Southwestern Vermont Regional Cancer Center Launches Research Into New Drug for Lung Cancer

For Immediate Release
22 Feb. 2010
Media Contact: Kevin Robinson

BENNINGTON — A new clinical trial at Southwestern Vermont Regional Cancer Center may help doctors and scientists determine whether a cancer fighting drug already on the market may be combined with standard treatments to extend the lives of people with advanced lung cancer.

Lung cancer is the leading cause of cancer death in the United States. There is no screening test for the disease, which means that most cases are not detected until they are advanced. Advanced cancers are more difficult to treat because they cannot be surgically removed.

“The life expectancy of a patient with advanced lung cancer is typically less than two years even with treatment,” explained Dr. Orion Howard, director of medical oncology at Southwestern Vermont Regional Cancer Center. “Clearly more options are needed to help patients with this disease. This clinical trial offers patients a new treatment along with one of the standard lung cancer treatments. It looks at which combination is best for patients with lung cancer.”

This clinical trial does not involve a placebo. Every patient in this clinical trial gets the standard treatment along with the new drug.

“It’s a common misconception that study patients get placebos,” explained research nurse Theresa Keefer, LPN CCRP. “But it’s not true at all. Patients taking part in this clinical trial will get the best standard treatment for their disease. In addition, all will get the new treatment added onto their standard treatment.”

In technical terms, the new trial is designed to treat non-small cell lung cancer that is at Stage IIIb or Stage IV. Non-small cell lung cancer is group of the most common lung cancers, including squamous cell carcinoma, large cell carcinoma, and adenocarcinoma. The stage numbers mean that the cancer has spread either to nearby tissue, lymph nodes, or to another organ in the body. Late stage cancers, such as these, cannot be treated with surgery alone because the cancer has already spread too far.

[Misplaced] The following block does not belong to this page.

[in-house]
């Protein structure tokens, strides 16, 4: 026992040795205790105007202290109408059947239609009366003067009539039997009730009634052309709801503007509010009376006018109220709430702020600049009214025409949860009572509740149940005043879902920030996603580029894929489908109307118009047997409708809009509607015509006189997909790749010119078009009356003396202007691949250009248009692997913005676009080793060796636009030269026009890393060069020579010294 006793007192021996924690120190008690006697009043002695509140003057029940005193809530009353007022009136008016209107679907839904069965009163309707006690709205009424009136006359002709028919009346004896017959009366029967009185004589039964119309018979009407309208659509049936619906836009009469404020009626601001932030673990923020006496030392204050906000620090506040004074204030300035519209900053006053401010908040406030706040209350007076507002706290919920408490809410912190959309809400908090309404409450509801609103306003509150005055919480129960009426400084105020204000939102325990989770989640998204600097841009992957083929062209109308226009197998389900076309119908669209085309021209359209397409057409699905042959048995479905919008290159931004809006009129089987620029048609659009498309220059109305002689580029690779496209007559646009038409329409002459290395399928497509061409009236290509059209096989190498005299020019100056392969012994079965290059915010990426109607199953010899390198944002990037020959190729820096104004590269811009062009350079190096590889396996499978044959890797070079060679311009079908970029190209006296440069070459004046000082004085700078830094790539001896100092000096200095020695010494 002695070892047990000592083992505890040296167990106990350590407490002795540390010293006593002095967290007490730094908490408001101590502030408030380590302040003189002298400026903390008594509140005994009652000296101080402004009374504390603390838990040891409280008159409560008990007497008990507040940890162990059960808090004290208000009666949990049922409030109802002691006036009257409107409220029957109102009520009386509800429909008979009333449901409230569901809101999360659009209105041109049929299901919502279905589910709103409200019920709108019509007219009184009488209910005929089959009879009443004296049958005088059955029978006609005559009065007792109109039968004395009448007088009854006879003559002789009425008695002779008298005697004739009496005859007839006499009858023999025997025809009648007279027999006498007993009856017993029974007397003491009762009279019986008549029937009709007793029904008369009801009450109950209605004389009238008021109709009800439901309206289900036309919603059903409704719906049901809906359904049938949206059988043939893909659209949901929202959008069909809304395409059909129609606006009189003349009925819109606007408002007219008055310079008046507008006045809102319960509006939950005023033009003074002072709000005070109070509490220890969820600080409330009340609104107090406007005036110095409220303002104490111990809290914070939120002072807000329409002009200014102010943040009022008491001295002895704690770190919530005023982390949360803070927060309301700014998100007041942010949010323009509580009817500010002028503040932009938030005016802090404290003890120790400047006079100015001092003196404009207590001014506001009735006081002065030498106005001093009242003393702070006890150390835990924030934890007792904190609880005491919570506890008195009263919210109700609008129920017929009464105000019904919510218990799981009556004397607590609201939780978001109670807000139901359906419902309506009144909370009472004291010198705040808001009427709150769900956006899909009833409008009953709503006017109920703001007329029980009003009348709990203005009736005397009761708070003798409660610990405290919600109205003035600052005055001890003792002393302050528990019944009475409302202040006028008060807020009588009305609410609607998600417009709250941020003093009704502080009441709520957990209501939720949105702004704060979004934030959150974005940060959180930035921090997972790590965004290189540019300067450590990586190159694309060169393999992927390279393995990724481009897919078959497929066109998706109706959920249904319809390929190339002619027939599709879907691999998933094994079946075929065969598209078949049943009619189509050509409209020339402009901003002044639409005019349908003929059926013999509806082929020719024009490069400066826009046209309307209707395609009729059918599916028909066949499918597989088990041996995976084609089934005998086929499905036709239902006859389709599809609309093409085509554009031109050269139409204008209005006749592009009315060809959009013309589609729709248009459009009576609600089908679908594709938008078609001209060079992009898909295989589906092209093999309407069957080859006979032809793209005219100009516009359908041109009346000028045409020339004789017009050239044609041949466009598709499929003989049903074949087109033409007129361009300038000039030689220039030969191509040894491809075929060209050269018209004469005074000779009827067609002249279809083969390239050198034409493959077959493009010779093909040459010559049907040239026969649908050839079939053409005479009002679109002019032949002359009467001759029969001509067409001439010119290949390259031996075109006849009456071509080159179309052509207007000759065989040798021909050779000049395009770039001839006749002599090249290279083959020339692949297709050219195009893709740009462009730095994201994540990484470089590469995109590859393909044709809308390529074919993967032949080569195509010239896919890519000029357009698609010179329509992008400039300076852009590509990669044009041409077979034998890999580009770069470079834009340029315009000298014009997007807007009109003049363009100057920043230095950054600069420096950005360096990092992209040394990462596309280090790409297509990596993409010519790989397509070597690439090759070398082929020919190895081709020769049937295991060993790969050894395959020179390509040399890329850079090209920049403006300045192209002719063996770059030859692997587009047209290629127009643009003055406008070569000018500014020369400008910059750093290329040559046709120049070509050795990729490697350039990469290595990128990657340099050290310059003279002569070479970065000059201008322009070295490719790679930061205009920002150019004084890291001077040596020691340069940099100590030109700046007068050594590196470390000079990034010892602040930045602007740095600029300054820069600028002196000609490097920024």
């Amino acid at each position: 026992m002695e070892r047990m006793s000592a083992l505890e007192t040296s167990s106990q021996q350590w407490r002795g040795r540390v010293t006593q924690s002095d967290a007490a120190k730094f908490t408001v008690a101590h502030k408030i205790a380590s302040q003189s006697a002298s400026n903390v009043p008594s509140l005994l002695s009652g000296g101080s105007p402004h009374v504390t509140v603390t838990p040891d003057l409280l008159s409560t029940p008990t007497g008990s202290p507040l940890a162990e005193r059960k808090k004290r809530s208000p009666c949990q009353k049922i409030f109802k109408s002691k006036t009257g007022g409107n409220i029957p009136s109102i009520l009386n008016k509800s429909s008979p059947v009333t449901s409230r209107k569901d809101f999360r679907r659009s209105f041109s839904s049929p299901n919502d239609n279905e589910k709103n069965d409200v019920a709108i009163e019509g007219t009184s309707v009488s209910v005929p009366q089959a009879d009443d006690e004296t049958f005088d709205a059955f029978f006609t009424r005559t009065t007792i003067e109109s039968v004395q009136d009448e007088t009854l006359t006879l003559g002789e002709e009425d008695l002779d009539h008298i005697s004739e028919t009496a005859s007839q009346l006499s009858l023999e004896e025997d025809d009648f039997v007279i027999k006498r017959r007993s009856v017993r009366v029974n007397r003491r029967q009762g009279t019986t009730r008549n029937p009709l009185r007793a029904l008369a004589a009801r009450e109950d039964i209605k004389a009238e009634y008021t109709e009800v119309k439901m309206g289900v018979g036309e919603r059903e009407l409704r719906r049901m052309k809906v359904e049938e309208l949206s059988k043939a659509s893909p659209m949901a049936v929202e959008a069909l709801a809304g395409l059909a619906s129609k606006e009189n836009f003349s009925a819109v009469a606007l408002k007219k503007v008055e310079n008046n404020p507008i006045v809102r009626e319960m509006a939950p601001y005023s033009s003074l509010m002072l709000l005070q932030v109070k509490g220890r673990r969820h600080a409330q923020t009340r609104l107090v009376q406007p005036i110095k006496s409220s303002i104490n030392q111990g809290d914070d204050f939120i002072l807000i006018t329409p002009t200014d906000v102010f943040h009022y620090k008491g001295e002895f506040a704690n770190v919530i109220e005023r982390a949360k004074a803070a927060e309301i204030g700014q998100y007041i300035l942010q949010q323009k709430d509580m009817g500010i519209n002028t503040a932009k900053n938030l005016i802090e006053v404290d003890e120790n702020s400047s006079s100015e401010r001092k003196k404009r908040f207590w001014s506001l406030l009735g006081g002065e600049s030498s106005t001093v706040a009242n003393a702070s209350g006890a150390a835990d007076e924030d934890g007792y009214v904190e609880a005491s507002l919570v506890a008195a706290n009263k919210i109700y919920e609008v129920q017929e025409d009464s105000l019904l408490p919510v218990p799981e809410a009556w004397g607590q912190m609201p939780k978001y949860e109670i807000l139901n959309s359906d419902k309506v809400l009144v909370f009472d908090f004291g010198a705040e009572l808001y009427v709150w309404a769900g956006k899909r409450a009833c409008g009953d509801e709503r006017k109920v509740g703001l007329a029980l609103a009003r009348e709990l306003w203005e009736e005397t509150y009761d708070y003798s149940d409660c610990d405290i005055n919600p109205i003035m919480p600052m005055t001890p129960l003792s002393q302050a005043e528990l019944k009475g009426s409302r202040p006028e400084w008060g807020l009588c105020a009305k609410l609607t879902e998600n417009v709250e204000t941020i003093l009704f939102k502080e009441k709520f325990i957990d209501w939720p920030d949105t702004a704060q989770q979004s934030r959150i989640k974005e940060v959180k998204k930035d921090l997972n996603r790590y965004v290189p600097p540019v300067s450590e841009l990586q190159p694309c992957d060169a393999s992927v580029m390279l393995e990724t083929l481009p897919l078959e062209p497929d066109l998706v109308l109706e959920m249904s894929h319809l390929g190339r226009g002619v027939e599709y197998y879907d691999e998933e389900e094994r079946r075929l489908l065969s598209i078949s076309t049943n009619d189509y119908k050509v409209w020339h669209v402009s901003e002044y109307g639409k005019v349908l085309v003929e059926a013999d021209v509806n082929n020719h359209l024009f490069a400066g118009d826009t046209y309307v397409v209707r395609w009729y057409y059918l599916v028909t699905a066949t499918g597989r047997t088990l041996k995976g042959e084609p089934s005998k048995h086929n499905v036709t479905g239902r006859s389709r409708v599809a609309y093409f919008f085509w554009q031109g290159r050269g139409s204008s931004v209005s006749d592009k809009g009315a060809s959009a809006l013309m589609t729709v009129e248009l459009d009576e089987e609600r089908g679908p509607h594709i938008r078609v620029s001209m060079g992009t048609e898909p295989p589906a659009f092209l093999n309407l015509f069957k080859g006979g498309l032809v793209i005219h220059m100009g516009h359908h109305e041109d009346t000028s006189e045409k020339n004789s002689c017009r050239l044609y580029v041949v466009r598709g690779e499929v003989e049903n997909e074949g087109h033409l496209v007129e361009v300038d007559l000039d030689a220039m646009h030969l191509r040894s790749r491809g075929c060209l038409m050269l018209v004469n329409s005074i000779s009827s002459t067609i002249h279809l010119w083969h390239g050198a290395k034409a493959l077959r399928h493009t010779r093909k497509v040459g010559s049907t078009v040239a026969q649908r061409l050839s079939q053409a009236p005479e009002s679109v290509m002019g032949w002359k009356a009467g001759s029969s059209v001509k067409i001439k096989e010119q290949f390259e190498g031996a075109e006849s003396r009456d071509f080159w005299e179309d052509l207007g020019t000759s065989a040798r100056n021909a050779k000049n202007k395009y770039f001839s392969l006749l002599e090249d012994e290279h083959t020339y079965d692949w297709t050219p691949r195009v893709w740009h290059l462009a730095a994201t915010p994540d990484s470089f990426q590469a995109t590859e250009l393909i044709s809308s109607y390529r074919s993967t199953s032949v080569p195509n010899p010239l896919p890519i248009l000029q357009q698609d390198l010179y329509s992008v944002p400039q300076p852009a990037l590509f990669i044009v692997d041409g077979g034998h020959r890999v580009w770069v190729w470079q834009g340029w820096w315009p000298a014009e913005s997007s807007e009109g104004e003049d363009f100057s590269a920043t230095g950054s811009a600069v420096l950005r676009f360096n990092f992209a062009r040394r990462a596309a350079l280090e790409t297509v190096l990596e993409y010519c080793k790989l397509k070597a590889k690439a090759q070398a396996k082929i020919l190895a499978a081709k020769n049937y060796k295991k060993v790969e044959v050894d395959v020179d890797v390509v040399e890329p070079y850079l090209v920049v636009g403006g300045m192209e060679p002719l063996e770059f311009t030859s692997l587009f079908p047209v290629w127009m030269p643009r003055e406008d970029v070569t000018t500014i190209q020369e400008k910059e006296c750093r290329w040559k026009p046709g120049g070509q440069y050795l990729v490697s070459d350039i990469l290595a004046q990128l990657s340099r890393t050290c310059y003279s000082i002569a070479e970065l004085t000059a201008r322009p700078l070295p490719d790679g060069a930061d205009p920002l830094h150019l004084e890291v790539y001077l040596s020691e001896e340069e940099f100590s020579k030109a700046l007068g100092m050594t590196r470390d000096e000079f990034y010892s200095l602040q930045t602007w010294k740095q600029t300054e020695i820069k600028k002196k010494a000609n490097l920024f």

Chemotherapy is the standard non-surgical treatment for advanced lung cancer. Chemotherapy uses an infusion of highly potent drugs that attack cancer cells. For lung cancer, the standard treatment uses drugs based on platinum. Platinum kills cancer cells by damaging their DNA. The clinical trial will combine the standard, platinum-based treatment with Cetuximab, a drug that is already approved to treat cancers of the colon and the head and neck.

Doctors know a good bit about Cetuximab from its use in treating other cancers. The drug targets a part of the cancer cell related to cell growth factor receptor. In normal cells, these growth factor receptors function correctly. However, in some cases, such as non-small cell lung cancer, the growth factor receptors are overactive, helping to create cancer. Cetuximab shuts down the growth factor receptors, which slows the growth of the cancer cells and may actually kill the cells.

Scientists have already studied using Cetuximab to treat lung cancer in two other large studies with well over 1,000 patients. To date, the results are promising, showing that adding the drug increased the one-year survival rate from 42 percent to 47 percent.

“Clinical trials are one way for patients to try new combinations of therapies that may prove to be better,” Howard explained. “This particular trial involves combining chemotherapy drugs that are already used to treat cancer. We know how well they perform on their own, but we can’t predict how effective they will be together. Only the clinical trial can give us that information.”

Howard added that patients or physicians who are interested in learning more about this clinical trial may contact the cancer center at 802-447-1836.

“As a physician, it’s important that my patients have the best treatment options available,” he said. “It’s also important that they have the facts and can understand and make the choices that are best for them and their families.”